By LeeAnn Starovasnik, GCFP, NLP Practitioner

Photo by Jonathan Pendleton on Unsplash

It’s not uncommon to hear friends say they feel “off balance” when life throws them a curveball. Since March, however, the year 2020 has thrown us countless ones. We live in extraordinary times. We’ve changed how we shop, work, study, exercise and socialize. How do we attain and retain our balance right now? 

A majority of my students’ primary desire is to age well and live independently as long as they can. They know that losing their balance could mean losing that independence. Our work together facilitates their ability to embody balance on all levels: physical, mental and emotional. When I began calling my Awareness Through Movement® classes, “Balance in Action using the Feldenkrais Method®” and my class size more than doubled, I knew I was meeting a need.

Many students come in search of improving their balance and struggle to describe what that means to them other than “not falling.” Some test their balance to see how long they can stand on one leg to see if they are getting “better”. There’s nothing wrong with that. However, I invite students to expand their definition of balance beyond static poses and into how they move through their daily activities, framing balance as an action rather than a destination. We joke about how only the Queen’s guards are being paid enough to stand still for a long time. My students prefer to be active–they work, volunteer, maintain their gardens, keep up with their grandkids and travel the world. Everyone wants to return to life as it was before when it is safe to do so. Learning to sense and feel balance, to explore embodiment, can be a worthwhile exploration when we are living with the current constraints.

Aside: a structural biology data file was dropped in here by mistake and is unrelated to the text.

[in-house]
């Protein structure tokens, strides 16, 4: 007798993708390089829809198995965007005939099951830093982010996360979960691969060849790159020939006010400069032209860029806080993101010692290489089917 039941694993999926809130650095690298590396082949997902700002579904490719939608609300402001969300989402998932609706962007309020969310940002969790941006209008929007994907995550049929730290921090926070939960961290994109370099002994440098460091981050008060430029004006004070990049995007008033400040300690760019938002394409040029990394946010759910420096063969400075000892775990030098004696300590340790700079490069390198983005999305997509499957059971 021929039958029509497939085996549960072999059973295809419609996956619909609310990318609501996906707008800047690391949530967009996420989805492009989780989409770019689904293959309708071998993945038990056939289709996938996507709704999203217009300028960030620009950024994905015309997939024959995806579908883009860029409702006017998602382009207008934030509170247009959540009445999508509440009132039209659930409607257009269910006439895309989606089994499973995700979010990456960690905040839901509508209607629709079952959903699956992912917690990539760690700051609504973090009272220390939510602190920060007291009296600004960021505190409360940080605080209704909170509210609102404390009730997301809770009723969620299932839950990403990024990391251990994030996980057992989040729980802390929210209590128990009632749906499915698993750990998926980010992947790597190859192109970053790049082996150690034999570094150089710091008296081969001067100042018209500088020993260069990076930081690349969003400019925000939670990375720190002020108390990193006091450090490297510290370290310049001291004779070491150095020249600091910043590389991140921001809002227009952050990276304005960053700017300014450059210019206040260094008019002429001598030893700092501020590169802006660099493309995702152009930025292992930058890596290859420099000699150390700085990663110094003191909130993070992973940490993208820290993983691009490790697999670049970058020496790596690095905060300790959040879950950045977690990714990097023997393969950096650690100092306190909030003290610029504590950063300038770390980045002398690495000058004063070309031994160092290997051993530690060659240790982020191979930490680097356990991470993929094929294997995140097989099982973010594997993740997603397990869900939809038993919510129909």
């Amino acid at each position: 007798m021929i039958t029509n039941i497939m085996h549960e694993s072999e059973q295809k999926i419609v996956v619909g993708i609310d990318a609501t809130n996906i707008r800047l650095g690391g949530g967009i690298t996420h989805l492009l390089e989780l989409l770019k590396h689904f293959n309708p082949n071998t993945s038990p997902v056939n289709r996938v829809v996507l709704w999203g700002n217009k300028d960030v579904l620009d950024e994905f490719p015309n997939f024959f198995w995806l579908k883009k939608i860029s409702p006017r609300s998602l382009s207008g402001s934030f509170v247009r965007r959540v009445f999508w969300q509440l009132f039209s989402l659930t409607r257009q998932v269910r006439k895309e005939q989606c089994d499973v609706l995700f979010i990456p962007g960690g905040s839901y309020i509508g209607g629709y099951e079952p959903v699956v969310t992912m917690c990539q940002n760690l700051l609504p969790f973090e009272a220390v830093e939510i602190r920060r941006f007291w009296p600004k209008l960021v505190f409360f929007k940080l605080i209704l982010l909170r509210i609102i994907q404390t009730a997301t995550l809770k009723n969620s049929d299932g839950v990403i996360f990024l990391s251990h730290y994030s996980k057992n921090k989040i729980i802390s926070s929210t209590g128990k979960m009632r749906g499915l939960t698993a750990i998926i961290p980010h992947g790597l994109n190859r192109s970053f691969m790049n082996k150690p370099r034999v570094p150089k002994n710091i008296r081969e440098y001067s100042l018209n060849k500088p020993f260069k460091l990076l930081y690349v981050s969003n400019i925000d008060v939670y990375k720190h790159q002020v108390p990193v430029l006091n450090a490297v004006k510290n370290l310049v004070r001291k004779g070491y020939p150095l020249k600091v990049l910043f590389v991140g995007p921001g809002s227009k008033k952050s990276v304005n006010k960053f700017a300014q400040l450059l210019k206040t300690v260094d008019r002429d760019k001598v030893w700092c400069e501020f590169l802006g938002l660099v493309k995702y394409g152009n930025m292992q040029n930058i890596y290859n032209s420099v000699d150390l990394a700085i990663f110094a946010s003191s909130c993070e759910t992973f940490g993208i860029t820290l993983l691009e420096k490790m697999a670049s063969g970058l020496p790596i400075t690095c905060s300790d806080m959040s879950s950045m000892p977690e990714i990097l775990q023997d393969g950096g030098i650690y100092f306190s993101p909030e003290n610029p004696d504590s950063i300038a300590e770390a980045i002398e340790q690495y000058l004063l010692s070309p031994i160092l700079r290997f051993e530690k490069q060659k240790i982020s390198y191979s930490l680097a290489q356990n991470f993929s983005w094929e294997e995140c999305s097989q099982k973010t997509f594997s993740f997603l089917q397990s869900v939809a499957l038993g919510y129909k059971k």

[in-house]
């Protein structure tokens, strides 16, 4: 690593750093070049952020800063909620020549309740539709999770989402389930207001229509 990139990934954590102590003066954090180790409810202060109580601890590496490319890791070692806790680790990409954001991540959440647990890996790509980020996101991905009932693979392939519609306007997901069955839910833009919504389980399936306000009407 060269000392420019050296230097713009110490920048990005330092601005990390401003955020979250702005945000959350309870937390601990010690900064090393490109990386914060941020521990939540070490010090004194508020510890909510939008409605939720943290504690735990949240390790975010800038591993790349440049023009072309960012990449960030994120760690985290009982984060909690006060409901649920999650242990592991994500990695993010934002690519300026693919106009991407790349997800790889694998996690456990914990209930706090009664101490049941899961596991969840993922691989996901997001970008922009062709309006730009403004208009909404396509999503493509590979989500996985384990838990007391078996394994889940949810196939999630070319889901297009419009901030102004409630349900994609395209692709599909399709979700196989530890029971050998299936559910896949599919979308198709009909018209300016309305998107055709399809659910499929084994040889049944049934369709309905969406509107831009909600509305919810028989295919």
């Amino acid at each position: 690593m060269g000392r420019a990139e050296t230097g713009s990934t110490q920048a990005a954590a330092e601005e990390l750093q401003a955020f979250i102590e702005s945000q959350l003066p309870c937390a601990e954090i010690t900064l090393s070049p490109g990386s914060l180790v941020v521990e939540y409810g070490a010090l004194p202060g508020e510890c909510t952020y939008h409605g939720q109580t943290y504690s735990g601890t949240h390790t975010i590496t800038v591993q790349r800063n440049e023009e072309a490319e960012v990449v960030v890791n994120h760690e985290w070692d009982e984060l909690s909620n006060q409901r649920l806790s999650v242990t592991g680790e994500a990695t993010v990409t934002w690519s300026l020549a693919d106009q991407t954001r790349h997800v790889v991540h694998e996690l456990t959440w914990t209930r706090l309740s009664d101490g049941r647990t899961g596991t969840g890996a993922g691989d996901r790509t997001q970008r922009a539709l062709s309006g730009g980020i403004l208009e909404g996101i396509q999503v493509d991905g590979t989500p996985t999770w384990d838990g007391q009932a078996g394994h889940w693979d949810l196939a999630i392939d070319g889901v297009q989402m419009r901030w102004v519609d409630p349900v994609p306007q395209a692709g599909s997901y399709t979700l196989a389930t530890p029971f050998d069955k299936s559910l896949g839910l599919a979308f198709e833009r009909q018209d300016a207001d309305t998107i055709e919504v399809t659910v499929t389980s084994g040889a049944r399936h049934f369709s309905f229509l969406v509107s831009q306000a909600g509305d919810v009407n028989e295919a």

Remember learning to ride a bike? Ski? Walk on a railroad track? We’ve all lost our balance, fallen, hopefully recovered well and tried again. The brain learns from Goldilocks-type experiences such as going too far to the right and then too far to the left, then being able to calibrate what is more “just right.” Even NASA’s brilliant team working on Apollo 11’s trip to the moon reported it was only on course 3% of the time. The remainder of the time they were course correcting – like a sailboat tacking this way and then that way on their way to their destination. That works!

Initially, when students report that they notice having more weight on one foot, or one shoulder is closer to the ceiling, some seem concerned that something is “wrong” with them, that something is “off balance”. I assure them that most of us feel differences from side to side and that we are not symmetrical, which is news to many. In finding balance, rather than making the goal to become the same on both sides, we focus on a learning process of discovering, recovering and maintaining a more optimal use of our whole self more of the time.

I am intrigued by the question of what is possible when we approach our movement and our sense of balance as a learning process. My own experience of embodiment has given me insight about the connections between movement, thoughts, feelings and sensations in healing.